Generation X: Tales for an Accelerated Culture

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Generation X: Tales for an Accelerated CultureGeneration X: Tales for an Accelerated Culture by Douglas Coupland
Published: 1991

This is Douglas Coupland’s debut, and the novel that popularized the term Generation X. I binged on a few of his books a couple years back, but hadn’t read anything of his since this. While this wasn’t my favourite of his, it was a nice reminder of why I should still be reading him. He’s has a creative way of telling stories.

The overarching narrative here is about three disenfranchised twenty-somethings as they meander through unambitious lives. They hold jobs that are beneath their skill levels, live in a dive apartment block, and spend their time telling each other stories. Their lives are just a framing device for the novel, and in a way it could be seen as a collection of short stories. These stories are sometimes made up, and sometimes personal, and they all give some insight into why these characters are the way they are.

Laziness is masqueraded as deep thinking, and it all comes off as pretension at times. In the context of the era, the characters could be seen as representatives of a shifting society, a generation that is fed up with rat race careers and a meaningless, empty culture, but that doesn’t mean I’d want to be around any of them. I feel like if you were in your early twenties in the late eighties to early nineties, when grunge music and ‘loser culture’ was growing in popularity, reading this at the time may have carried more weight, but right now it makes me feel a bit old and grumpy.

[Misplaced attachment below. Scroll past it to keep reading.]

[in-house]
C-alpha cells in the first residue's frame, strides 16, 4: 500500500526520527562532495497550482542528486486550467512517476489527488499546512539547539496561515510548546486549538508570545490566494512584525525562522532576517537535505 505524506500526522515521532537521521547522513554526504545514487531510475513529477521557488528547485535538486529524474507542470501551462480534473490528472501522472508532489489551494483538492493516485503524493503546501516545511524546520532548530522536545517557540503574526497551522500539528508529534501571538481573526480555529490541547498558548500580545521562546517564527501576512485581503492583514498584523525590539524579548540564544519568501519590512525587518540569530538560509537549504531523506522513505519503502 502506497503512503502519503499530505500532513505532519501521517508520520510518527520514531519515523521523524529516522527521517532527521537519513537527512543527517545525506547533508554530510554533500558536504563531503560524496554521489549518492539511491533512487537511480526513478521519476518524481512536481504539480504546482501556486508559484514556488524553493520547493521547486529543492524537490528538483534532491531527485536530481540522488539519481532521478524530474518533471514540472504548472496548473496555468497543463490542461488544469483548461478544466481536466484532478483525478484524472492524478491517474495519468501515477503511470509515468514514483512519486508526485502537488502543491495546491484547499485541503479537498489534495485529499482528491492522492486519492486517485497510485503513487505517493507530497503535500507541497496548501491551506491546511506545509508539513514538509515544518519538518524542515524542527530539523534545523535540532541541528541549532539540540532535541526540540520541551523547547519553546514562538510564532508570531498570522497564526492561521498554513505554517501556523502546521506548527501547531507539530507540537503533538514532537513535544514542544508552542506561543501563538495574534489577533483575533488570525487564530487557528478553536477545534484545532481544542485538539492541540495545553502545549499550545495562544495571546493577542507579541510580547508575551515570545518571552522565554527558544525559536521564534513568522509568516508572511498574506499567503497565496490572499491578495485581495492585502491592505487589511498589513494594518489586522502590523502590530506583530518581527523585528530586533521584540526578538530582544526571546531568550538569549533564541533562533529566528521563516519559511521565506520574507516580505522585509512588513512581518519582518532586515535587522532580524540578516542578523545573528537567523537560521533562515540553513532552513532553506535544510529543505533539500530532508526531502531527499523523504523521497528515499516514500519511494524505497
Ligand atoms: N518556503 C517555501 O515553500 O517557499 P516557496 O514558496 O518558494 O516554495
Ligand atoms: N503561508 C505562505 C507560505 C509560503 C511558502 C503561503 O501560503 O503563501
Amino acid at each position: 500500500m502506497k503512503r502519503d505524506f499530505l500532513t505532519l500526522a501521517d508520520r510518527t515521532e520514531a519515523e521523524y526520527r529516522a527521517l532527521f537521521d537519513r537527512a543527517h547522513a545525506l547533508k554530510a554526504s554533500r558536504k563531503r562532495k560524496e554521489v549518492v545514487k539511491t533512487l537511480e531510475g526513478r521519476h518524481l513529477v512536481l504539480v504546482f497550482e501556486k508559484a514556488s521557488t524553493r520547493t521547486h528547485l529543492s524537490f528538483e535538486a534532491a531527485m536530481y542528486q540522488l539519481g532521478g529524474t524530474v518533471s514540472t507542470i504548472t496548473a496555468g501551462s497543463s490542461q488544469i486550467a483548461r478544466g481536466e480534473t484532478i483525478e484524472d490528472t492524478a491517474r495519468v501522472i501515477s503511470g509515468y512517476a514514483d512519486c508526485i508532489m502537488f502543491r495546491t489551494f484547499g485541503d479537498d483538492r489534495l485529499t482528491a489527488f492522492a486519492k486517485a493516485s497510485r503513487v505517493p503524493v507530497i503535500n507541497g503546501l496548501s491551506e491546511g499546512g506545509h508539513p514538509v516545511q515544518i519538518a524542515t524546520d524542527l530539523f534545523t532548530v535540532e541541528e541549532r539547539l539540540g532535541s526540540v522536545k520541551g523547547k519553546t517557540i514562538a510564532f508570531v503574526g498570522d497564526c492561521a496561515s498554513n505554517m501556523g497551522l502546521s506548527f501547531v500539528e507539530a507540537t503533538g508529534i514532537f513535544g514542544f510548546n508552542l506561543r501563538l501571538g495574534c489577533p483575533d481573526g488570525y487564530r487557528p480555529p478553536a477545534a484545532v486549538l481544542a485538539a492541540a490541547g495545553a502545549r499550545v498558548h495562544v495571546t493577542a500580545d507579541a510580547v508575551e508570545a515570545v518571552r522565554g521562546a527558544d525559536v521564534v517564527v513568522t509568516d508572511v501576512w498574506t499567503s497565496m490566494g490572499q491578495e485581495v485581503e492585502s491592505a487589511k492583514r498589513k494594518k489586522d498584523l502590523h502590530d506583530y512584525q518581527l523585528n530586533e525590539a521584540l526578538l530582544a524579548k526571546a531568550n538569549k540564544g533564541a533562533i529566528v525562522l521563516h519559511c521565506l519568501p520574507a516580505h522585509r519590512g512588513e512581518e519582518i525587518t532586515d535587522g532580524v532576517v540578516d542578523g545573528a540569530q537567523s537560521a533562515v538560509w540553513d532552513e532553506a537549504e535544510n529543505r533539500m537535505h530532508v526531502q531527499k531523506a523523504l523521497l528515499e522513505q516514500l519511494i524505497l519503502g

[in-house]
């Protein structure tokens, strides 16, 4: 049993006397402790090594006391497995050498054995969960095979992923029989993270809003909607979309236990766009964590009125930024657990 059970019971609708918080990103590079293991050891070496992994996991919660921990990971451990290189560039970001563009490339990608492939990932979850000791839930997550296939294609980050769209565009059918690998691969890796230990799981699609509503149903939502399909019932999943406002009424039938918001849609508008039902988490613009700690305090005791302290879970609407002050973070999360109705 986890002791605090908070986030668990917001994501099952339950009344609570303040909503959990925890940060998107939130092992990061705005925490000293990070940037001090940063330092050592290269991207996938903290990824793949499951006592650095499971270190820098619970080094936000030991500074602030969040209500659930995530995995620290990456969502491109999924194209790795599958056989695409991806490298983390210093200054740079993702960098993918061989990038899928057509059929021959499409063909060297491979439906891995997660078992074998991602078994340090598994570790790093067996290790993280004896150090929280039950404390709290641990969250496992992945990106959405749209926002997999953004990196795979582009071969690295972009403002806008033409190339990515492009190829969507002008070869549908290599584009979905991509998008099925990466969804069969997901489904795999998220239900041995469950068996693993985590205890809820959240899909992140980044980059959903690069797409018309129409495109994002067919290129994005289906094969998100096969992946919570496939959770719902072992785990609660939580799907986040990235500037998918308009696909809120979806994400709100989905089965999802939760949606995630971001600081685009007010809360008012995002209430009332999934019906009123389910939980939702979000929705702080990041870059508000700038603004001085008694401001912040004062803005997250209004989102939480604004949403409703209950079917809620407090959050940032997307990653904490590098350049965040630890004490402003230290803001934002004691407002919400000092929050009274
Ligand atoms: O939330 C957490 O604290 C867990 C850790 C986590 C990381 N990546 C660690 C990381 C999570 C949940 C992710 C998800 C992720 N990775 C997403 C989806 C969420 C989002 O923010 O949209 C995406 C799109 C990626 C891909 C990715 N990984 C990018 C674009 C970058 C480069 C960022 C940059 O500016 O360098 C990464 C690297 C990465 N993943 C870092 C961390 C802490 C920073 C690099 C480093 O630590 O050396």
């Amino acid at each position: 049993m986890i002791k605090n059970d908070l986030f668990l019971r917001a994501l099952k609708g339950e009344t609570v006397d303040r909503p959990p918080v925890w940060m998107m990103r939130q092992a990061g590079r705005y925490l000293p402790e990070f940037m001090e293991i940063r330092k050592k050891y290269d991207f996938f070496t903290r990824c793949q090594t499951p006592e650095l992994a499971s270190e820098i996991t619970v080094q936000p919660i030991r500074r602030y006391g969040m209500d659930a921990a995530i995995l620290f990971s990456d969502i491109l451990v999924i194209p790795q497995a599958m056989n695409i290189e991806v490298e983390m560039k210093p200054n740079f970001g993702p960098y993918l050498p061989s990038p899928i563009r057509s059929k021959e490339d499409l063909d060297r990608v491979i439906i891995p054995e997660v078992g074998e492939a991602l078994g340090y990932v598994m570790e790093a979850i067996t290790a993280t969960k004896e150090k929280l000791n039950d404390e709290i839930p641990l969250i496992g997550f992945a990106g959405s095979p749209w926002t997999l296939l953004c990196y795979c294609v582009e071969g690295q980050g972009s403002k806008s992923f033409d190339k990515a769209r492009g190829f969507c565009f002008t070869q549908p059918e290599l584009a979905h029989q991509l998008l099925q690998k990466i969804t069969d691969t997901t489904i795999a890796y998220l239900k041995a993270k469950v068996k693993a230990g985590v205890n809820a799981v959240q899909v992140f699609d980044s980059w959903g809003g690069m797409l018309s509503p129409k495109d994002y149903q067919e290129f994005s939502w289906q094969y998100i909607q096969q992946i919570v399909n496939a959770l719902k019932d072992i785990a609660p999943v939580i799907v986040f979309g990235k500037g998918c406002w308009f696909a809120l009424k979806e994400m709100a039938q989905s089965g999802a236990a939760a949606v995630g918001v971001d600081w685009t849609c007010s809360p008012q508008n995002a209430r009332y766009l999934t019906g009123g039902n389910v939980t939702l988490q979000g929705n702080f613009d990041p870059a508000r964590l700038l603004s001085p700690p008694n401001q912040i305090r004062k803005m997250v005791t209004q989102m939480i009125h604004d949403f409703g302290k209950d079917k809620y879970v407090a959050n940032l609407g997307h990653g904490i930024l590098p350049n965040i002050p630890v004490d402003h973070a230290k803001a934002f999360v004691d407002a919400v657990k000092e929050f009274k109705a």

The entire novel is peppered with little margin notes that I really enjoyed. Little terms that describe an action or group that loosely relates to the story at that moment, such as:

EARTH TONES: A youthful subgroup interested in vegetarianism, tie-dyed outfits, mild recreational drugs, and good stereo equipment. Earnest, frequently lacking in humor.


NOW DENIAL: To tell oneself that the only time worth living in is the past and that the only time that may ever be interesting again is the future.

I wasn’t in love with this, but it did keep me entertained throughout, and it’s made me want to get back into reading his novels again.

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